In the handicap section, David “Kiwi” Macleod set the pace with a nett 66 to follow his first round 64 for an aggregate total of 130 and, in doing so, won the Seaforth Trophy. Neil Maciver matched that total, but his second round 68 left him in second place, the Stutt Shield for the best two rounds under handicap by a competitor over the age of 45. Jamie Duncan fired an impressive second round 64 for third spot and he was joined in the draw by qualifiers Kenny John Macleod, Richard Galloway, Kenny Maclean and Garry Murray.
The remaining qualifying place was filled by Martyn Macleod. Successive birdies on the Heather, Memorial and Redan helped him to nett 64 and an aggregate total of 134. Two other golfers, David Gray and Neil Rowlands, shared that total but neither could match Martyn’s second round score.
Neil will count himself unlucky to have lost out in both scratch and handicap competitions by the narrowest of margins. It is of little consolation to David or Neil that, in last year’s competition, a nett score of 140 was enough for qualification.
Pat Aird is now apparently officially an old person and his nett 64 made him leading qualifier in the senior section. Another youthful old crock is Marten James and his nett 65 was matched by both Ken Galloway and Norrie Munro as the remaining qualifiers for the senior competition. The leading qualifying score in last year’s senior Open was 68 and that confirmed the excellent standard set this year.
No visitors reached the knock out stage of the competition this year but there were, nevertheless, some impressive rounds. For the second year in succession, Dermot Campbell won the Whyte Trophy for the best aggregate scratch score by a visiting golfer. Unwilling to be pushed out of the spotlight, Dermot’s father Iain, who missed out on qualification this year by a single stroke in the handicap event, won the Hebridean Cup for the best two rounds under handicap by a visitor.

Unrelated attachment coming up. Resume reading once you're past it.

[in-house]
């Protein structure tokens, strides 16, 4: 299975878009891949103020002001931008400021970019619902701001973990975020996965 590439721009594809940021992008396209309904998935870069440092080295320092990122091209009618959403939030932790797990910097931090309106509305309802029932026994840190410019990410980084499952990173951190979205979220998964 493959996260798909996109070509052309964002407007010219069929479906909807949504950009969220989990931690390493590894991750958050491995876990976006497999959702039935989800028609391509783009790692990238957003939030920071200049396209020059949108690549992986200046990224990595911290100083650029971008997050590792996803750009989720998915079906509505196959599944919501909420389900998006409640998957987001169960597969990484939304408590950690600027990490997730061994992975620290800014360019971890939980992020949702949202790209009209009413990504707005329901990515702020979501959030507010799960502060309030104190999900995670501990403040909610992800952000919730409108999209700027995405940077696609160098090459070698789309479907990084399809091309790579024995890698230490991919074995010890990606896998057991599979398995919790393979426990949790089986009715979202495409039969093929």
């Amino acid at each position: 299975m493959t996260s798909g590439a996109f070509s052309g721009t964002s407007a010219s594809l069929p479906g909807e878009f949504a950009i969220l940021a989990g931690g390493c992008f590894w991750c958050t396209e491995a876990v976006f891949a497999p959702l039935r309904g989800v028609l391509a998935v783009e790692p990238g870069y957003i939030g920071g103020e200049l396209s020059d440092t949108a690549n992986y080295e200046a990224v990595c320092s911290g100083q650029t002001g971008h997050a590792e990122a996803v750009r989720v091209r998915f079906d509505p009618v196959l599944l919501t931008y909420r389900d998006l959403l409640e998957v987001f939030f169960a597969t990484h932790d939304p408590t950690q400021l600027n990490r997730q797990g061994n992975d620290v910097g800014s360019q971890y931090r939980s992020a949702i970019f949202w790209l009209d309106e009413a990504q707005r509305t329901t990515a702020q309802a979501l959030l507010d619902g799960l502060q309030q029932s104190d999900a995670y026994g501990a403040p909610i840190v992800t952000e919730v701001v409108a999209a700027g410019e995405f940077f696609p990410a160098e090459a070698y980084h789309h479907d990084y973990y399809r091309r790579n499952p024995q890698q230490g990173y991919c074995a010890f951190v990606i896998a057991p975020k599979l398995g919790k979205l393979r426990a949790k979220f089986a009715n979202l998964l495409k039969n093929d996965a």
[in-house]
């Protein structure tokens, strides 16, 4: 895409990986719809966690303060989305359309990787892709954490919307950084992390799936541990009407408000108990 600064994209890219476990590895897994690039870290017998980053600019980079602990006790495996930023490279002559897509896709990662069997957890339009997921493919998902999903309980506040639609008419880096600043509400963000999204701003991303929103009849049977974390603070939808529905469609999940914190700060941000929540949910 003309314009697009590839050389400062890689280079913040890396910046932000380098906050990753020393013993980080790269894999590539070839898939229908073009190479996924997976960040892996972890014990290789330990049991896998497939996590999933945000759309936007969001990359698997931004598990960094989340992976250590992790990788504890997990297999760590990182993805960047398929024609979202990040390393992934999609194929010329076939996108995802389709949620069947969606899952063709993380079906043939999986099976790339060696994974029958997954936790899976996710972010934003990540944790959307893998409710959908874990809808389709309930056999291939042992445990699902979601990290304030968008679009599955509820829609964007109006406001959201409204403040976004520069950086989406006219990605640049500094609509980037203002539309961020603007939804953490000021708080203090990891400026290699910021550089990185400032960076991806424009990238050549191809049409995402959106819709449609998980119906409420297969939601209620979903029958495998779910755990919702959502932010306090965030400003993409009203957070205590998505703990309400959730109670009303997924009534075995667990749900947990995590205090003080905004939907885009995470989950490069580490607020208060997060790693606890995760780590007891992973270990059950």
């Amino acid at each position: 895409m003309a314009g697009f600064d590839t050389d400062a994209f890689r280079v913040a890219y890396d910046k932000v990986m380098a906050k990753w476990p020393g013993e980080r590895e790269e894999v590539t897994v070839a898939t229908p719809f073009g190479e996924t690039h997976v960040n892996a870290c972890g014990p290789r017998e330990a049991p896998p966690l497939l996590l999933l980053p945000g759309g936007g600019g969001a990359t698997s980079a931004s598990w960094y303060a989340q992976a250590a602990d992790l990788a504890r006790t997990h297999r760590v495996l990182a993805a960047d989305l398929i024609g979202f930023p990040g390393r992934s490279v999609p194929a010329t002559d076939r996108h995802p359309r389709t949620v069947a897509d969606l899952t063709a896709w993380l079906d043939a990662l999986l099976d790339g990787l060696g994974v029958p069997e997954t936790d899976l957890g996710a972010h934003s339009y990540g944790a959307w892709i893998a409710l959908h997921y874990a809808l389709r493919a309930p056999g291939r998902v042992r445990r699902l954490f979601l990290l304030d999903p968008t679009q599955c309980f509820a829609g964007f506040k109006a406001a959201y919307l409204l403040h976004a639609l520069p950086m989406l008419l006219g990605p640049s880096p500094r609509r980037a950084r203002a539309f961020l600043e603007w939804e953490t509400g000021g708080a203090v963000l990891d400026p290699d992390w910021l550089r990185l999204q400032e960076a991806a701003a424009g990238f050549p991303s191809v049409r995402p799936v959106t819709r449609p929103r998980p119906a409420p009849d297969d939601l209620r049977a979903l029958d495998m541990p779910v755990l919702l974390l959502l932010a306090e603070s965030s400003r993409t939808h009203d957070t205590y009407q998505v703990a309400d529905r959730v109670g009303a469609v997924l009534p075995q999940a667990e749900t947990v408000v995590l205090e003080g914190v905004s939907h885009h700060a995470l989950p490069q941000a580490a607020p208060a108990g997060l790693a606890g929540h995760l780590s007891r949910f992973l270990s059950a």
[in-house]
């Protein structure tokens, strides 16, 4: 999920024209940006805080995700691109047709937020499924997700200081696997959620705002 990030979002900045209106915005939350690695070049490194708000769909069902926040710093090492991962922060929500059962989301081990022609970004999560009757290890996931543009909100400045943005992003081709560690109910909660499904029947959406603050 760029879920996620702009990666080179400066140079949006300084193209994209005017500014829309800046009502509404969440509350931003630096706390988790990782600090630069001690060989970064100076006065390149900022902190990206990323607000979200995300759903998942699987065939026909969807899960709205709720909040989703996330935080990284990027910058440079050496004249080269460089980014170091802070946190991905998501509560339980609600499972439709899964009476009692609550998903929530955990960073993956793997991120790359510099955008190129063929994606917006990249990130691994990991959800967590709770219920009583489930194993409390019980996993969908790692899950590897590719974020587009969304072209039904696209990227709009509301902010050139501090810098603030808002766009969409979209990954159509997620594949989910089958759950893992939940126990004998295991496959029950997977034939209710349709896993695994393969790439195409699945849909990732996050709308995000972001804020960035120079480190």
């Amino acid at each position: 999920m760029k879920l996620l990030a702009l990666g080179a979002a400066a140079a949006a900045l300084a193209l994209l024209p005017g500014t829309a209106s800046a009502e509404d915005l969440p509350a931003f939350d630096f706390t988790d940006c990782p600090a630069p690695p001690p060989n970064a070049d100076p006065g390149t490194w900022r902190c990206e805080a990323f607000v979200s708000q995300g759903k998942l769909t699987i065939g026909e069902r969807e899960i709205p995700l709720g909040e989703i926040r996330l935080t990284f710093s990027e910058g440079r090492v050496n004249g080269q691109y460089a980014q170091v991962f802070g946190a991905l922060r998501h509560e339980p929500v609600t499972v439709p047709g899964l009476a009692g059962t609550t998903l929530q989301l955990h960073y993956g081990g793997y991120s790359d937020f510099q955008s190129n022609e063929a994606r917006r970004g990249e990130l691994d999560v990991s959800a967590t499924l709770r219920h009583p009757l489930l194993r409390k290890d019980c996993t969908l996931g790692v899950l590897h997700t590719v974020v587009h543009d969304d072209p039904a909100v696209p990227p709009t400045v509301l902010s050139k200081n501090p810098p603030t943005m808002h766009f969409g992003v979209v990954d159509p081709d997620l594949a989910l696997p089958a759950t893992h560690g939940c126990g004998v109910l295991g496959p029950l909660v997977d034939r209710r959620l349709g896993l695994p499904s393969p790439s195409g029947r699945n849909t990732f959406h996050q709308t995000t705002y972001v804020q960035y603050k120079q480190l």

The final competition of the day was the Ladies Greensomes event. The winners, with a superb nett 65, were Jan Maclennan and Christine Macleod. Jane Nicolson and Donna Young were runners up.
The Ladies Open qualifying on Monday saw Donna Young take first place with an excellent nett 68. Three strokes back were Christine Macleod and Ann Galbraith, who are joined in the knock out stages by Jan Maclennan.
The Mens Fourball Better Ball event traditionally brings a touch of chaos to Golf Week. For those not familiar with the format (and that includes many of the golfers who participate in the competition), foursomes is the golfing equivalent of the eightsome reel: a large number of people following each other round in circles, having little idea of what they are supposed to be doing but generally finding the experience very enjoyable.
This year was less confusing than in the past and scoring was of a very high standard. Two teams vied for runner up position on nett 61, with Griddy Macleod and Donald Smith nudging ahead of Murdo O’Brien and Kenny John Macleod. The winners on nett 60 were Iain Campbell and Jim Watson.